The Best Way To Clean Your Oven May Seem Like The Most Daunting

While cooking gives us immense pleasure, cleaning afterward ... not so much. The oven is one appliance that's particularly annoying to clean. It's used often to bring us scrumptious cookies, roast savory meats, and conjure up all sorts of mouthwatering dishes, but many of us are guilty of ignoring or delaying cleaning it. That dried-up splatter of gravy and the burnt shreds of bread are nothing but a breeding ground for bacteria, says the U.S. Department Of Agriculture. Plus, a dirty oven can not only emit unpleasant odors and affect the taste of your food, but it can also be a fire hazard.

So cleaning your oven regularly is essential, let's dive into the right way to do it — yes there is a right way and a lot of wrong ways to clean your oven. Did you know that the best time to clean an oven is right after you use it? Now who would want to clean when the kitchen is already hot and the warm oven looks too scary to touch? But trust us, as daunting as cleaning over a warm oven may seem, it is the best way to clean your oven and make it spick and span again. 

The heat softens gunk and grime

Although it might be hard to convince yourself to do it, endeavor to clean your oven when it's still warm — not hot — after it's been used. You'll notice how much easier it is to collect all the debris and grime shortly after cooking. Cleaning right after use prevents stains from hardening over time, saving you hours of effort later on. The heat will also soften food splatters and grease, making them easier to wipe away. 

You won't need to leave harsh chemicals to sit overnight or scrub and rub endlessly to remove stubborn stains. Just a simple hot damp towel can do the trick to remove fresh spills. If you're removing old food residues and specks, the increased temperature will help loosen this leftover grime and help it slide away with your cleaning cloth. Though you may have to reach for some oven cleaner with older spills, it shouldn't require as much elbow grease.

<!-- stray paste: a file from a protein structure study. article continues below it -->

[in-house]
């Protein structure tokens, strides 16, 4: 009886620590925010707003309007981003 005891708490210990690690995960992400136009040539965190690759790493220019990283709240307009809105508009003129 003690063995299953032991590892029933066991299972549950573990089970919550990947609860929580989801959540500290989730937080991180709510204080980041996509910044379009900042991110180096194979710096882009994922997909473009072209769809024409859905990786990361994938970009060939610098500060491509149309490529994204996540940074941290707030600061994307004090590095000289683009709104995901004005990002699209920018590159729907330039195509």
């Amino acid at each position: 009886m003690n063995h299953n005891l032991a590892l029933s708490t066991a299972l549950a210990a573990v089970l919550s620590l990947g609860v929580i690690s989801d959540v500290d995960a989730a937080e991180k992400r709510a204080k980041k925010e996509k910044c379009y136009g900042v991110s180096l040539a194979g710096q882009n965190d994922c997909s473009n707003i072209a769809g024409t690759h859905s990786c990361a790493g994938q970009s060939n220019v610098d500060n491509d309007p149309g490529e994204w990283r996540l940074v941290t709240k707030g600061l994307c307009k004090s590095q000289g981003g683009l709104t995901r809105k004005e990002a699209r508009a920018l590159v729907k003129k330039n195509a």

Heat can come in handy in other ways too

When just a wipe on a warm oven doesn't work, you can still tackle your dirty oven using heat via boiling water. For this trick, empty out your oven, removing any stored pots and pans, the racks, and loose bits of burnt food. Next, fill an oven-proof pan or pot with water and place it inside. Set your oven to 300 degrees Fahrenheit, and let it sit for about 30 minutes. During this time, your pot of water should eventually boil, building up steam in the appliance. 

Let your oven cool down a bit and you should have the perfect environment for cleaning; it should still be warm, and the steam and heat from your boiling water should have moistened and loosened the stuck gunk, allowing it to come off easily. For an extra boost of cleaning power, you can also add a bit of white vinegar, lemon, or another food-based cleaning solution.

It's worth noting that some ovens come with built-in cleaning functions, including steam-clean and dry-heat options. It's not surprising that they follow the same technique: cleaning with the help of high heat. Unfortunately, not all ovens have this function, so most of us will have to settle for cleaning our ovens while they're still warm from use. With this trick, there shouldn't be too much muss and fuss to maintain a sparkling oven that's ready to cook up your culinary masterpiece.